SAN BERNARDINO COUNTY — The U.S. Supreme Court Monday refused to hear a lawsuit filed by the counties of San Bernardino and San Diego to have medical marijuana Proposition 215 declared unconstitutional, essentially ending the counties’ bid to avoid issuing ID cards for people who say they use marijuana for medical purposes.
The two counties joined forces for their lawsuit in 2006 and were defeated in the lower courts, the appellate court and the state Supreme Court.
According to Sgt. Dave Phelps of the county sheriff’s Public Affairs Division, the county will now do whatever is required to comply with Proposition 215 and SB420.
The next step is for the Department of Public Health to issue the ID cards,” said Phelps. “We will develop policies and procedures to deal with those cards.”
I’m almost speechless,” said D.J. Ross, founder of the Yucca Valley dispensary California Alternative Medicinal Solutions.
I am very happy for our patients, who will be no doubt be breathing a little easier. This is a wonderful step forward and I hope we’ll see more to come.”
Lanny Swerdlow, director for the Marijuana Anti-Prohibition Project, also sees the court’s decision as a patient victory. “They will be able to get their medication safely and reliably, and hopefully it will be more affordable,” Swerdlow said.
Proposition 215 and the accompanying Senate Bill 420 provided for state-issued identification cards allowing residents to obtain, possess and cultivate limited amounts of marijuana for medicinal purposes.
San Bernardino County objected to taking on the role of issuing the ID cards.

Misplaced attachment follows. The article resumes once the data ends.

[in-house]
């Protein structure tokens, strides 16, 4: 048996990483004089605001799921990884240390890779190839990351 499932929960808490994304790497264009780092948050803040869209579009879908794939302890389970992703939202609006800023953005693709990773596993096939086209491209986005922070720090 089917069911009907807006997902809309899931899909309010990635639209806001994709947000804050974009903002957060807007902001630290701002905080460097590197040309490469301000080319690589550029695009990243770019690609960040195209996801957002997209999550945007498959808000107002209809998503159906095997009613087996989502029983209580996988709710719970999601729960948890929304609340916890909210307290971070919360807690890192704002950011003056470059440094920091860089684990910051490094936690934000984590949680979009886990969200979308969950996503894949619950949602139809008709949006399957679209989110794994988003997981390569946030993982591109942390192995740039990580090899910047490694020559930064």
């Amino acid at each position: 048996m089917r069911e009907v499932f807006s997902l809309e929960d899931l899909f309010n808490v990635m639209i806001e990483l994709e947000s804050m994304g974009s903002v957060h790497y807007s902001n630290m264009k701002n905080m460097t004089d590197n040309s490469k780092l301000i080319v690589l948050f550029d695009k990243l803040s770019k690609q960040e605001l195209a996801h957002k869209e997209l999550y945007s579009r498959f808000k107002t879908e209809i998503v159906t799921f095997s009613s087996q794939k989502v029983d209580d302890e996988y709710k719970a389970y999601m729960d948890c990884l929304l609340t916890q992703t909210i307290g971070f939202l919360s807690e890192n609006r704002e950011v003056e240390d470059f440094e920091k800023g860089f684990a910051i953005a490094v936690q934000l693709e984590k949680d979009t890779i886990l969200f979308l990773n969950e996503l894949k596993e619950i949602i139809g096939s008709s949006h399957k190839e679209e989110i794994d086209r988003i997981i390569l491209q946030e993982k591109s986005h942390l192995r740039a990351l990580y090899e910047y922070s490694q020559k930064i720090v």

Swerdlow said in most places in California, if a patient is stopped by law enforcement and has a limited amount of medical marijuana, he or she cannot be arrested for drug possession.
Currently, in San Bernardino County, a person found with marijuana can be arrested and face drug charges. Eventually, those charges may be dismissed if the accused can prove in court he or she had a doctor’s recommendation to use marijuana.
The identification cards are meant to circumvent that process by indicating to arresting officers that the suspect has a legitimate medical use for marijuana.
For the last 12 years, San Bernardino County law enforcement has been struggling with the gap between California’s Proposition 215 and the federal government’s drug laws, under which marijuana is still illegal.
We’ve been in limbo land on this,” said Morongo Basin Sheriff’s Capt. Donnie Miller.
Phelps doubted if implementation of the proposition would free up law enforcement’s time to go after other kinds of crime. “We’ll still have to go through the process of confirming the validity of the cards,” he said.
The High Desert MAPP meeting at 6:30 p.m. today will focus on just what the court decision will mean for medical-marijuana users in the county. The meeting is at the Castle Inn at 1388 North Golden Slipper Lane in Landers.